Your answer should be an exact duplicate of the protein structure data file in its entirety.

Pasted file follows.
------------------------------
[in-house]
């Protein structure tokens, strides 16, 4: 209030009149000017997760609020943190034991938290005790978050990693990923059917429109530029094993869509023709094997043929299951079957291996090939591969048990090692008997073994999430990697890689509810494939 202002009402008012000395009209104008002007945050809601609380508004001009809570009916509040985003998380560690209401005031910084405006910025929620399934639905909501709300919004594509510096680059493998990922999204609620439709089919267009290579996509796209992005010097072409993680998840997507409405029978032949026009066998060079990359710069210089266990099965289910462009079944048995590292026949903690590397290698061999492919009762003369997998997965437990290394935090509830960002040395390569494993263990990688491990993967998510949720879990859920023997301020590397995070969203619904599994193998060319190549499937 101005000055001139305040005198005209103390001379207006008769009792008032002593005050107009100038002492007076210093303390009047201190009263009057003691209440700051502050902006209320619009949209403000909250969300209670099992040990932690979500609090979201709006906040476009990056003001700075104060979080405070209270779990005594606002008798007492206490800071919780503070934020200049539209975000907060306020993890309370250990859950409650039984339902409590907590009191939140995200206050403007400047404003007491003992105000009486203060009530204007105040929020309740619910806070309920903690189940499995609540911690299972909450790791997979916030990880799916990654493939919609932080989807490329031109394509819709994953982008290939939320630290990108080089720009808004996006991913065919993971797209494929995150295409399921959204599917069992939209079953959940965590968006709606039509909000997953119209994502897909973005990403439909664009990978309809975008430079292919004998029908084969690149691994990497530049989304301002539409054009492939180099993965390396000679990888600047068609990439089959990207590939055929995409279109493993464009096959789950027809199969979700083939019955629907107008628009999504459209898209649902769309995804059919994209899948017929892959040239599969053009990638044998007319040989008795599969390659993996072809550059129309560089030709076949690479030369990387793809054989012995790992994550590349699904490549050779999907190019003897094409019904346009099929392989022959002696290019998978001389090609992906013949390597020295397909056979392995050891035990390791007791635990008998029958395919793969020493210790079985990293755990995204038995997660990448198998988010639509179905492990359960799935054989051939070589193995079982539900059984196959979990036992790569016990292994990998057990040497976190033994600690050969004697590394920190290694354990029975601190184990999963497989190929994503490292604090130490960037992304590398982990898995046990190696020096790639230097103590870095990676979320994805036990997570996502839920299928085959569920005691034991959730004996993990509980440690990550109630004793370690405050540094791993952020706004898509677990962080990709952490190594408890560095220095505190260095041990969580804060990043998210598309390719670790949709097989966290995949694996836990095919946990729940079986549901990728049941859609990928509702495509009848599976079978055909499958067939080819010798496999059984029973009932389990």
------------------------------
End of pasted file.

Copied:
[in-house]
């Protein structure tokens, strides 16, 4: 209030009149000017997760609020943190034991938290005790978050990693990923059917429109530029094993869509023709094997043929299951079957291996090939591969048990090692008997073994999430990697890689509810494939 202002009402008012000395009209104008002007945050809601609380508004001009809570009916509040985003998380560690209401005031910084405006910025929620399934639905909501709300919004594509510096680059493998990922999204609620439709089919267009290579996509796209992005010097072409993680998840997507409405029978032949026009066998060079990359710069210089266990099965289910462009079944048995590292026949903690590397290698061999492919009762003369997998997965437990290394935090509830960002040395390569494993263990990688491990993967998510949720879990859920023997301020590397995070969203619904599994193998060319190549499937 101005000055001139305040005198005209103390001379207006008769009792008032002593005050107009100038002492007076210093303390009047201190009263009057003691209440700051502050902006209320619009949209403000909250969300209670099992040990932690979500609090979201709006906040476009990056003001700075104060979080405070209270779990005594606002008798007492206490800071919780503070934020200049539209975000907060306020993890309370250990859950409650039984339902409590907590009191939140995200206050403007400047404003007491003992105000009486203060009530204007105040929020309740619910806070309920903690189940499995609540911690299972909450790791997979916030990880799916990654493939919609932080989807490329031109394509819709994953982008290939939320630290990108080089720009808004996006991913065919993971797209494929995150295409399921959204599917069992939209079953959940965590968006709606039509909000997953119209994502897909973005990403439909664009990978309809975008430079292919004998029908084969690149691994990497530049989304301002539409054009492939180099993965390396000679990888600047068609990439089959990207590939055929995409279109493993464009096959789950027809199969979700083939019955629907107008628009999504459209898209649902769309995804059919994209899948017929892959040239599969053009990638044998007319040989008795599969390659993996072809550059129309560089030709076949690479030369990387793809054989012995790992994550590349699904490549050779999907190019003897094409019904346009099929392989022959002696290019998978001389090609992906013949390597020295397909056979392995050891035990390791007791635990008998029958395919793969020493210790079985990293755990995204038995997660990448198998988010639509179905492990359960799935054989051939070589193995079982539900059984196959979990036992790569016990292994990998057990040497976190033994600690050969004697590394920190290694354990029975601190184990999963497989190929994503490292604090130490960037992304590398982990898995046990190696020096790639230097103590870095990676979320994805036990997570996502839920299928085959569920005691034991959730004996993990509980440690990550109630004793370690405050540094791993952020706004898509677990962080990709952490190594408890560095220095505190260095041990969580804060990043998210598309390719670790949709097989966290995949694996836990095919946990729940079986549901990728049941859609990928509702495509009848599976079978055909499958067939080819010798496999059984029973009932389990």